There seems to be an overall stigma in the luxury ecommerce industry: While beautiful to look at, luxury brand sites typically perform poorly when it comes to user experience and functionality. When ecommerce first became mainstream, luxury brands were fearful of losing their exclusivity factor. In their eyes, ecommerce gave global access to their products, meaning anyone could purchase their items. However, many brands quickly realized the flaw in this logic: Ecommerce opened the gate to distribute content globally—not necessarily products. Now, it’s easy to find a luxury site that offers the perfect balance between branded content and user experience.

Brick-and-mortar luxury stores are clearly driven by quality, design, and exclusivity—naturally, luxury shoppers would expect the same experience shopping online. Your luxury site could have an easy-to-use UX, but without enticing on-brand content, customers will likely look elsewhere for their luxury purchases. Some experts have even found that luxury shoppers actually value imagery and web design over functionality.  

Finding a Balance Between Content and UX

Where to use branded content

Branded content needs to be everywhere: ecommerce site, social media channels, physical stores, and advertisements. The key is keeping the aesthetic of your content similar across all channels. Most consumers don’t differentiate between their online and offline experiences; both are components of the overall brand. Meredith Eads, Lead UX Designer at Blue Acorn, suggests, “It is important to determine your brand’s voice and tone, but a clear visual language should also be defined.” Consistent branding aids in creating a seamless omnichannel experience for your customers. For example, you can usually watch the recording and see photos from Chanel’s latest runway show across all of its channels, including its monobrand stores, website, and social media channels.

How to use branded content to enhance user experience

In lieu of being able to try on and feel items in-store, branded content provides buyers the information they need to overcome their reservations of purchasing high-priced items online. Eads says, “Especially for fashion brands, stylized photography and high-quality videos online are necessary to help customers picture your product or brand within their lifestyle.” That said, the site needs to feel as rich, personalized, and thoughtfully designed as the brick-and-mortar stores. Changing the focus of the homepage based on the customer’s preferences and shopping habits provides a more personalized experience. For example, using large images to highlight relevant, high-value sections enables the shopper to easily drill down by category and subcategory to find what they are looking for quickly.

Images and videos are an effective way to tell your brand’s and product’s story and an opportunity to create an emotional connection with the consumer. Videos may include your latest runway show, how to style or use the products, or an ad campaign. On the product detail page (PDP), many luxury brands and retailers will include videos of a model walking in the shoes or clothing, so the customer can see how the item moves and fits. High-quality images are ideal for conveying the details of the product, such as the seam on a jacket or the diamonds on a bracelet. Eads says, “It’s cliché, but an image speaks a thousand words—online, users are more inclined to scan than read so compelling imagery is crucial to creating a connection with your brand.”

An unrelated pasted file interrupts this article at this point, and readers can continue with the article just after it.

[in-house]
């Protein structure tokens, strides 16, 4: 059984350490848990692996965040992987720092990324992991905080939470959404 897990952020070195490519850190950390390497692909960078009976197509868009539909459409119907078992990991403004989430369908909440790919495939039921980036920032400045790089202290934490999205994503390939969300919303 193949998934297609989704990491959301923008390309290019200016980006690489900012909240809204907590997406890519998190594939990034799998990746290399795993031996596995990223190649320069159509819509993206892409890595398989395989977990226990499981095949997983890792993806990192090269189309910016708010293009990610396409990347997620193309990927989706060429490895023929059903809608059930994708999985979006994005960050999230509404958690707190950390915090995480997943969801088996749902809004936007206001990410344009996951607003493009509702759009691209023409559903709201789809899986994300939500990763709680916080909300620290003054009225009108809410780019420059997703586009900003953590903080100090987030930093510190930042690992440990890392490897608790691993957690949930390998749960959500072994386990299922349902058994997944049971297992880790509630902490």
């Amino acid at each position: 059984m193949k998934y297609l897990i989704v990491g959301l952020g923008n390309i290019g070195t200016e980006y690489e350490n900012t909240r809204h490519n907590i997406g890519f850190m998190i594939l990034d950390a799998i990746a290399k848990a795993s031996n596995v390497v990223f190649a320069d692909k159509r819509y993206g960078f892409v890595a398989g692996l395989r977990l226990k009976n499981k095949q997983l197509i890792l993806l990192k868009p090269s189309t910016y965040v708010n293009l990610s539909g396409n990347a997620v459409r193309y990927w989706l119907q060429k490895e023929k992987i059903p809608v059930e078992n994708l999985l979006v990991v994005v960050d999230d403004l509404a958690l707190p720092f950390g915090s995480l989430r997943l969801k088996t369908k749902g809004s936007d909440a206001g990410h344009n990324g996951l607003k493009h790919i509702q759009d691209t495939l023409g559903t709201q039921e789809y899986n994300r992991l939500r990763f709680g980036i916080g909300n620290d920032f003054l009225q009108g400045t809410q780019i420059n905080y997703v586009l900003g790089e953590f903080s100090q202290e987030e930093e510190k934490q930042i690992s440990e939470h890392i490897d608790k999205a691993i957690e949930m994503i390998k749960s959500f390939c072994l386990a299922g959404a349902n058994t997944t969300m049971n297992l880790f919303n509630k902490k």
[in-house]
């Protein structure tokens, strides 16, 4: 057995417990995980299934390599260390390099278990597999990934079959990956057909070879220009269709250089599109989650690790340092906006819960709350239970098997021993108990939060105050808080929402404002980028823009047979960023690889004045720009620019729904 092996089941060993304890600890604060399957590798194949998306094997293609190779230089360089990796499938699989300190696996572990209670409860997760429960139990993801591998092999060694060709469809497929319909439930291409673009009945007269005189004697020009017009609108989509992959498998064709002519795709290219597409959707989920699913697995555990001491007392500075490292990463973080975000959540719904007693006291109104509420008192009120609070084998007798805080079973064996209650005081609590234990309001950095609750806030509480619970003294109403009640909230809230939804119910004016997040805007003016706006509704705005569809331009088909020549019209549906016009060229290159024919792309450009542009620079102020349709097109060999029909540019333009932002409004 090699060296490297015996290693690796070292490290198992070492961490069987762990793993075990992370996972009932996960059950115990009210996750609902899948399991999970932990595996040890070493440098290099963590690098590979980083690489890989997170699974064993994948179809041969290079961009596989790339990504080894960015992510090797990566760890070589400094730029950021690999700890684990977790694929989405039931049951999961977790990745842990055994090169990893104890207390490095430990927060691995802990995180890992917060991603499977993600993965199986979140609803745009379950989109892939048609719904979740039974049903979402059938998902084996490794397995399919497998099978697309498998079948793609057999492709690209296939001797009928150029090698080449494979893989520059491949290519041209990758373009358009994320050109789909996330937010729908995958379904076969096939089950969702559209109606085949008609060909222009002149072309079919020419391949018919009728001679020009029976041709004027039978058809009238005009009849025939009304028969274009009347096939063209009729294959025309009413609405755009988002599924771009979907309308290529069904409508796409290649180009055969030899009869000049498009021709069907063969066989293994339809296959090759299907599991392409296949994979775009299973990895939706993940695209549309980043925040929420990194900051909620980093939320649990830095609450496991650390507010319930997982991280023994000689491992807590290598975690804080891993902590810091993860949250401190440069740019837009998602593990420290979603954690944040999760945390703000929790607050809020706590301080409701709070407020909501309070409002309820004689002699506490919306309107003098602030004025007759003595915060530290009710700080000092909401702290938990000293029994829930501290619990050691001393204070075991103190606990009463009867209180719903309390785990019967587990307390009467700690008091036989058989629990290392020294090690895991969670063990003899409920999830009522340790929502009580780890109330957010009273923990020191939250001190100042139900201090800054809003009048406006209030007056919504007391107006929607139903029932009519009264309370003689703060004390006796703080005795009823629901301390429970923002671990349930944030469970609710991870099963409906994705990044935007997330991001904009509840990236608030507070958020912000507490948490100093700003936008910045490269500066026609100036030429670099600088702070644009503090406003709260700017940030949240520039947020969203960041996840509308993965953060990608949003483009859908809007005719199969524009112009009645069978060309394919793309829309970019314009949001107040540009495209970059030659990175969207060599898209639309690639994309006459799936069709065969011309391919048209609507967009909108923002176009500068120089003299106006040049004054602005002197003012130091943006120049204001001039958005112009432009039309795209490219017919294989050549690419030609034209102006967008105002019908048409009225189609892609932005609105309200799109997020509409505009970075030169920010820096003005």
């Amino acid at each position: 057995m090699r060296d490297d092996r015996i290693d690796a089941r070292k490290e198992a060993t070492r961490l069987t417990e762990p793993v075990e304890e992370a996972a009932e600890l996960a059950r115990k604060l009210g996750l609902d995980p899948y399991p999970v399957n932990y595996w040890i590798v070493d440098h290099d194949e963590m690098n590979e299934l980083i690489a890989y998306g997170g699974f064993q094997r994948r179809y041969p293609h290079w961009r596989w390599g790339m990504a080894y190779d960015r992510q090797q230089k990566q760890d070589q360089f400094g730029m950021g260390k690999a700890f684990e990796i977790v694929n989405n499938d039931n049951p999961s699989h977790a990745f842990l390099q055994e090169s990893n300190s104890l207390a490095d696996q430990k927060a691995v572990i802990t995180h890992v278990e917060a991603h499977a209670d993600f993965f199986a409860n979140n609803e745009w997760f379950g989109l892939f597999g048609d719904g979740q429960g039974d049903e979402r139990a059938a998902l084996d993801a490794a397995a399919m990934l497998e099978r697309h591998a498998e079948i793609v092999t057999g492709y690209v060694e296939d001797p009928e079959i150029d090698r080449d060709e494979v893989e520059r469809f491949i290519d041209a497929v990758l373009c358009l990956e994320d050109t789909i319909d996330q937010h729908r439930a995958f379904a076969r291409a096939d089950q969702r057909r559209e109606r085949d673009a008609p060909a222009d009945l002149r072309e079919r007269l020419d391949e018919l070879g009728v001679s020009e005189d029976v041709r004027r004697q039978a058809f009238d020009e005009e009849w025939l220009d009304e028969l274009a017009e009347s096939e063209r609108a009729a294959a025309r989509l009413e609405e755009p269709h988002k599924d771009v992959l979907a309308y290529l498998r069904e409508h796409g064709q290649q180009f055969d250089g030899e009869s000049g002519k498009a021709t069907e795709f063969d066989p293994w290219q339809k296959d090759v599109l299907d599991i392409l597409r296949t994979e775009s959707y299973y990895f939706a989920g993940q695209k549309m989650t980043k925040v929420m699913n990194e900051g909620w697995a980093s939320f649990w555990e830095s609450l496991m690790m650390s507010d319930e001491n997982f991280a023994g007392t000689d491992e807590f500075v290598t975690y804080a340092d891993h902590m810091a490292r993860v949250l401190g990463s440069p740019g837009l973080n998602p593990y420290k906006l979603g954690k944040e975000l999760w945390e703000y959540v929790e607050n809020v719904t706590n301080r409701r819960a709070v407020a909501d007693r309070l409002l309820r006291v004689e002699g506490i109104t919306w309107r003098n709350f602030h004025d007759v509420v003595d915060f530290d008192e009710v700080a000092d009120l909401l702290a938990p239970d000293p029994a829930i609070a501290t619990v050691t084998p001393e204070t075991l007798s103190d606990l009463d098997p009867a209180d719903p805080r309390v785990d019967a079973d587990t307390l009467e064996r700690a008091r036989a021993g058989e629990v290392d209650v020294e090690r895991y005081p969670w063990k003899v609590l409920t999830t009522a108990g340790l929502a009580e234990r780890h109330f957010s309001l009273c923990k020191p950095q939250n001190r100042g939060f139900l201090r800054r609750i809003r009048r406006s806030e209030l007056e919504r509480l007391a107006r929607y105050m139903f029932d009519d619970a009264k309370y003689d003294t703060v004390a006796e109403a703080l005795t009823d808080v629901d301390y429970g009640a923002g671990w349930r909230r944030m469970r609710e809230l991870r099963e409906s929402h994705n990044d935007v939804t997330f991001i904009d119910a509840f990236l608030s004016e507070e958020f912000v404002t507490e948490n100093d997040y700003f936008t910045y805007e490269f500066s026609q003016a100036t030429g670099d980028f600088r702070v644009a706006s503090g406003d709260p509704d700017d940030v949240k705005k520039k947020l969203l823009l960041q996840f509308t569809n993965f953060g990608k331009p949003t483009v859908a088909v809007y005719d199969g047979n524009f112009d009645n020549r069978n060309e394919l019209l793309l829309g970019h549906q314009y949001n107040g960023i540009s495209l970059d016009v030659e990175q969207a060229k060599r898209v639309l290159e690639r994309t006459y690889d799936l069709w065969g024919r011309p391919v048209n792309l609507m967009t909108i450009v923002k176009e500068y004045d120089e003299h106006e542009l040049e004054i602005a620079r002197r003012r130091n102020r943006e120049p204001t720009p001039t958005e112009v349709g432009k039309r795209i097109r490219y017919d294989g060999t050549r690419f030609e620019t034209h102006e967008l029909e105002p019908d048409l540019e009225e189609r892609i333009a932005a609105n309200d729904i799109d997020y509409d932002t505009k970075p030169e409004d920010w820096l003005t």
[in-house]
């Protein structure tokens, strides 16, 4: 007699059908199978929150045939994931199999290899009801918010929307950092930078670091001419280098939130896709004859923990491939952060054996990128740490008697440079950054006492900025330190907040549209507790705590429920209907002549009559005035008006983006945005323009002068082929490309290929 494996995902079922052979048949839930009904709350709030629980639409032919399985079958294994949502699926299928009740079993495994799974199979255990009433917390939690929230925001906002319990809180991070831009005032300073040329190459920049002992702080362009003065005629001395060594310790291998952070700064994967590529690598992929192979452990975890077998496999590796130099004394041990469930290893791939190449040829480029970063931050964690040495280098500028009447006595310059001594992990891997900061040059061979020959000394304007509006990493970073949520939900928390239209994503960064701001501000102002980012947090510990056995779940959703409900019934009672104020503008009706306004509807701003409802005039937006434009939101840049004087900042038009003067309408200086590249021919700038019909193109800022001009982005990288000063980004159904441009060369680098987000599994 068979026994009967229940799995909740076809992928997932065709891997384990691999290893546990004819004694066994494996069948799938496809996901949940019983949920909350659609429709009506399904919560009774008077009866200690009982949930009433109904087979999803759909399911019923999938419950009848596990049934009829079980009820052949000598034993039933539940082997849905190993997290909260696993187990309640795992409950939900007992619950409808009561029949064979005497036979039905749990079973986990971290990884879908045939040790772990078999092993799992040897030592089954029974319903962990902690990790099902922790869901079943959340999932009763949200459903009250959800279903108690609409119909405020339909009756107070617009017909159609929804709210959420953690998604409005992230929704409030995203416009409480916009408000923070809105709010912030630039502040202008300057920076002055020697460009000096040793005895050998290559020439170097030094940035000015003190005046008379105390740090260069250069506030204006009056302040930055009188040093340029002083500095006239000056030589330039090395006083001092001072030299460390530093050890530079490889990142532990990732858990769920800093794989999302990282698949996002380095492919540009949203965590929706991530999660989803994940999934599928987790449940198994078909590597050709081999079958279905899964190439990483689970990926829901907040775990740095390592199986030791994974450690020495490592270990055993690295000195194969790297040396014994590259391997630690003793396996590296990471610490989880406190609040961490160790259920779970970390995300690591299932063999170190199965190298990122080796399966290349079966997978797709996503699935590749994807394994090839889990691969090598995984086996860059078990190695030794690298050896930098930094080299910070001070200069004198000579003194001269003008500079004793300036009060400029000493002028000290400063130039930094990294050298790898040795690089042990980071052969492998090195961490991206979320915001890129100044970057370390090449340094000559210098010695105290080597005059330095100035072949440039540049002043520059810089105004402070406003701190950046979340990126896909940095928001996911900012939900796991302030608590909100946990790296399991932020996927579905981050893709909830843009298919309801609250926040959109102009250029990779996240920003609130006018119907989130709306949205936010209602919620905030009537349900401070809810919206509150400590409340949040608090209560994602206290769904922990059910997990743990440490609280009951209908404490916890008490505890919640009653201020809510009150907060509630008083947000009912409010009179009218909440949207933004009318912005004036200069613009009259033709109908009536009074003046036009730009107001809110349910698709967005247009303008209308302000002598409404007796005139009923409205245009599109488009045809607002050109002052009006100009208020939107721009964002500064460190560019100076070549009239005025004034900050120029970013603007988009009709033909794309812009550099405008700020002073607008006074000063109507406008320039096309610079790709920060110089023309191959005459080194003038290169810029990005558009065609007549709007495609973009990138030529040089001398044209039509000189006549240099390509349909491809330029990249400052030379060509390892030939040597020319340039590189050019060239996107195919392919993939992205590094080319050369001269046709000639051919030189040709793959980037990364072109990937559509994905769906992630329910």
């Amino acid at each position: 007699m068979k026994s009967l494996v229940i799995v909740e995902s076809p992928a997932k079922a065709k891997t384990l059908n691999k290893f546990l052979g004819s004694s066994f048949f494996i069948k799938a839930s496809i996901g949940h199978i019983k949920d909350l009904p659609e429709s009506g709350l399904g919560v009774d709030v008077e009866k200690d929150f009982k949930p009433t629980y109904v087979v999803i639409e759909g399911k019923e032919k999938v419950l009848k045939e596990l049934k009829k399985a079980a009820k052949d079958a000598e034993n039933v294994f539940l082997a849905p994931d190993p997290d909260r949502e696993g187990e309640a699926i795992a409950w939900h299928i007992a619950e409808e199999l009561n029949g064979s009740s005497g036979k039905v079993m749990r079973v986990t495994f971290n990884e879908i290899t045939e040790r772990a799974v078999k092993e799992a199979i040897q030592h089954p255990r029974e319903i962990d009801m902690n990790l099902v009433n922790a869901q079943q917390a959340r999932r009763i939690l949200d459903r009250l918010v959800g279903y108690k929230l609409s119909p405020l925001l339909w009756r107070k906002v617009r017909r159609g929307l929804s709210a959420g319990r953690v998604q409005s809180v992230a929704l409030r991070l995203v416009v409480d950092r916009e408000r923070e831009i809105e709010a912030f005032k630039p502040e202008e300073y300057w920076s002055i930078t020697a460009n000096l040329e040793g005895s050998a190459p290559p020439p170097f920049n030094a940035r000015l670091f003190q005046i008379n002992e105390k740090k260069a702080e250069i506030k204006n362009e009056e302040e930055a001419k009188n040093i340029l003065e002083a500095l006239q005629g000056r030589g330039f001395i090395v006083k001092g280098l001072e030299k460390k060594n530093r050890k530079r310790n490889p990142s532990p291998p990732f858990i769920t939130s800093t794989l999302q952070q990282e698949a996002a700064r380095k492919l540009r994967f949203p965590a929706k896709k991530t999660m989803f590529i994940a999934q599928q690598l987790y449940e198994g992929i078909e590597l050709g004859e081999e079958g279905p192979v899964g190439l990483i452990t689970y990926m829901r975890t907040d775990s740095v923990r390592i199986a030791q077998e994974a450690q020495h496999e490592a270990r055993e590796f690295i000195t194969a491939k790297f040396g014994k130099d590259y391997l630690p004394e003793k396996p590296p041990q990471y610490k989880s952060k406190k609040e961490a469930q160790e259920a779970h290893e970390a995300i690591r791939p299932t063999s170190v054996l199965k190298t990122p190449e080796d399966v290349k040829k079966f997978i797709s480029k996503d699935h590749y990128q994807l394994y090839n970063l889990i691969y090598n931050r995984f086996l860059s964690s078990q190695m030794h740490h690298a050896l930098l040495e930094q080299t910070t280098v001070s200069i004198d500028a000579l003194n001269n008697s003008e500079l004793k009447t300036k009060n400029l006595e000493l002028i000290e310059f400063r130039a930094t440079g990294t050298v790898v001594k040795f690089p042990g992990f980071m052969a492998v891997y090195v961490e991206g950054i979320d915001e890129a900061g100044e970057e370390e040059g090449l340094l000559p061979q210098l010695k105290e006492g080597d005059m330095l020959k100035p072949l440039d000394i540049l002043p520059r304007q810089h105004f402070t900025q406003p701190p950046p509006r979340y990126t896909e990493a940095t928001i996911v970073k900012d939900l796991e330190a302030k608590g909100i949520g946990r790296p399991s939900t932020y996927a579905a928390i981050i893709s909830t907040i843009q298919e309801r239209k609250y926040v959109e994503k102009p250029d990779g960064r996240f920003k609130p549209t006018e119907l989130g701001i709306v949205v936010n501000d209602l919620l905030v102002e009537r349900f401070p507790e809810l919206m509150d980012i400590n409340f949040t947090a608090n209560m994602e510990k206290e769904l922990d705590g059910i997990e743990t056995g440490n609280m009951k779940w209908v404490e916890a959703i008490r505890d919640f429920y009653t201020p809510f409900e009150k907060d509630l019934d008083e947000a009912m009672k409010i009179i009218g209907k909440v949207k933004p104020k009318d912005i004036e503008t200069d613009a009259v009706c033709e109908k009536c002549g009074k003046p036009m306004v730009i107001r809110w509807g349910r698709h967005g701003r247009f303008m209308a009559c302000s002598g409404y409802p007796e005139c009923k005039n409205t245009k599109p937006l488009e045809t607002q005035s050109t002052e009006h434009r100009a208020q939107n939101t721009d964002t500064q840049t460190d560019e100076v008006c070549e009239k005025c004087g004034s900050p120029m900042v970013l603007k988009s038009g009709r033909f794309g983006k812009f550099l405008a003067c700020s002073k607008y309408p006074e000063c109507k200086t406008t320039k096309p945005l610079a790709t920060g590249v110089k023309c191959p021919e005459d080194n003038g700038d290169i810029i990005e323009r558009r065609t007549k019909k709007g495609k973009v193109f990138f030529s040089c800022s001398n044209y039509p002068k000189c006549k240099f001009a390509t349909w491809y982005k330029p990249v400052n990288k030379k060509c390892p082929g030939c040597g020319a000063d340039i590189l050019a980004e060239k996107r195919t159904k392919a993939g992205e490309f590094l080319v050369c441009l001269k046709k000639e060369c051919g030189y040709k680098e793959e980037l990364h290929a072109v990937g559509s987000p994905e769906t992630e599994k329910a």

Keep in mind, branded content isn’t limited to images and videos. The product descriptions on the PDP is your chance to tell the customer, in the brand’s voice, exactly why they should buy that item. Rather than a bullet point list of features, write the product description as if you were narrating a story. Customers want to know things like how the product is made, why it was made, styling tips, how it fits, or where it should be worn.

Farfetch, an online luxury retailer, encompasses most of these factors in its product descriptions:

Compelling images and videos not only offer customers a pleasing shopping experience on the site but also on social media. Many luxury brands and retailers understand the impact of providing creative content through channels like Instagram. Instagram has become a powerful tool for businesses, changing the way users shop and style themselves. Many of the heritage luxury brands have several million followers: Louis Vuitton has over 11 million followers and Chanel has over 25 million followers. The best part? If the user sees something they like on the brand’s Instagram feed, they can buy it straight from there. For example, Burberry enables shoppers to “Shop Now” from each of the images—making it easy for shoppers to purchase the exact item they are viewing without having to go to the website or store.

Branded content doesn’t stop at your site and social media channels. Email marketing is a key component in creating a seamless user experience, and you want zero confusion about who the email is from based on the email’s design and aesthetic. In Burberry’s welcome email, the marketing team includes a link to a video of their latest runway show, a link with an image to a product you recently viewed, a link to the Burberry app, a link to their Instagram page, and a link to find a store near you. All in one email, the marketing team is able to tie in all of their channels, giving the user the power to choose the best option that works for their shopping preferences.

Branded content combined with UX helps you marry the brand’s online and in-store channels to contextually create one luxurious experience. It’s a win-win for consumers and brands: By maintaining the level of superior service expected by luxury consumers, shoppers are happy, and brands can cultivate lifetime relationships with their customers across all channels.

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